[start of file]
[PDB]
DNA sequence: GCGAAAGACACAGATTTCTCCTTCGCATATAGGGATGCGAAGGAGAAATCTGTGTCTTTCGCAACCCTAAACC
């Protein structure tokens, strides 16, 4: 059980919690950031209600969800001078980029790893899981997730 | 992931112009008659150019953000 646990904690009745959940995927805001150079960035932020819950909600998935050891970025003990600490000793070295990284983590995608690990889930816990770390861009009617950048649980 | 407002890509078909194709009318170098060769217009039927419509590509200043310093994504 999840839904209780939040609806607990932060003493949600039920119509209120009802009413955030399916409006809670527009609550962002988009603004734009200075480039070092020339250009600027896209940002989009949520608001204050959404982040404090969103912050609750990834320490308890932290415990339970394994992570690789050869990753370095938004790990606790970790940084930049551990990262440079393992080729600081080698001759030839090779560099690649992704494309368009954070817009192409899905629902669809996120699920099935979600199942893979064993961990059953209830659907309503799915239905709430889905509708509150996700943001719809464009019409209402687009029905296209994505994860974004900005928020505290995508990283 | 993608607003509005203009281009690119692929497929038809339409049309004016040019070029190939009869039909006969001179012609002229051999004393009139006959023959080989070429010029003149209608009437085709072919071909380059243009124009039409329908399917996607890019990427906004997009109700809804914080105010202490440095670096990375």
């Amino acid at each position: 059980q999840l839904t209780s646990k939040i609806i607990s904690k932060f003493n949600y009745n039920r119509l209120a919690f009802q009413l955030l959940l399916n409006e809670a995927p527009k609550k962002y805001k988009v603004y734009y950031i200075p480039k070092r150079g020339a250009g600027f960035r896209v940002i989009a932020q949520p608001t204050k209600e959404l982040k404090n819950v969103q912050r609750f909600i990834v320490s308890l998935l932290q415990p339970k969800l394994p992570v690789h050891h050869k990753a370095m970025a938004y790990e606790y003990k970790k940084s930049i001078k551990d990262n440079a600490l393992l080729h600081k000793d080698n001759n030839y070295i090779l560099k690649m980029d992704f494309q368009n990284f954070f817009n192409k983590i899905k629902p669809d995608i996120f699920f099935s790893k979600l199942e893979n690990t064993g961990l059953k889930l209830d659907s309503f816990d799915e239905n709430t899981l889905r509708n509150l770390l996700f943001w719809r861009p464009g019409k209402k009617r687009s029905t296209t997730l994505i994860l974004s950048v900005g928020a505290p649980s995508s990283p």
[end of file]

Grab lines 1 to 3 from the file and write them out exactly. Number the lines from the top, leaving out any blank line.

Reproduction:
[PDB]
DNA sequence: GCGAAAGACACAGATTTCTCCTTCGCATATAGGGATGCGAAGGAGAAATCTGTGTCTTTCGCAACCCTAAACC
């Protein structure tokens, strides 16, 4: 059980919690950031209600969800001078980029790893899981997730 | 992931112009008659150019953000 646990904690009745959940995927805001150079960035932020819950909600998935050891970025003990600490000793070295990284983590995608690990889930816990770390861009009617950048649980 | 407002890509078909194709009318170098060769217009039927419509590509200043310093994504 999840839904209780939040609806607990932060003493949600039920119509209120009802009413955030399916409006809670527009609550962002988009603004734009200075480039070092020339250009600027896209940002989009949520608001204050959404982040404090969103912050609750990834320490308890932290415990339970394994992570690789050869990753370095938004790990606790970790940084930049551990990262440079393992080729600081080698001759030839090779560099690649992704494309368009954070817009192409899905629902669809996120699920099935979600199942893979064993961990059953209830659907309503799915239905709430889905509708509150996700943001719809464009019409209402687009029905296209994505994860974004900005928020505290995508990283 | 993608607003509005203009281009690119692929497929038809339409049309004016040019070029190939009869039909006969001179012609002229051999004393009139006959023959080989070429010029003149209608009437085709072919071909380059243009124009039409329908399917996607890019990427906004997009109700809804914080105010202490440095670096990375």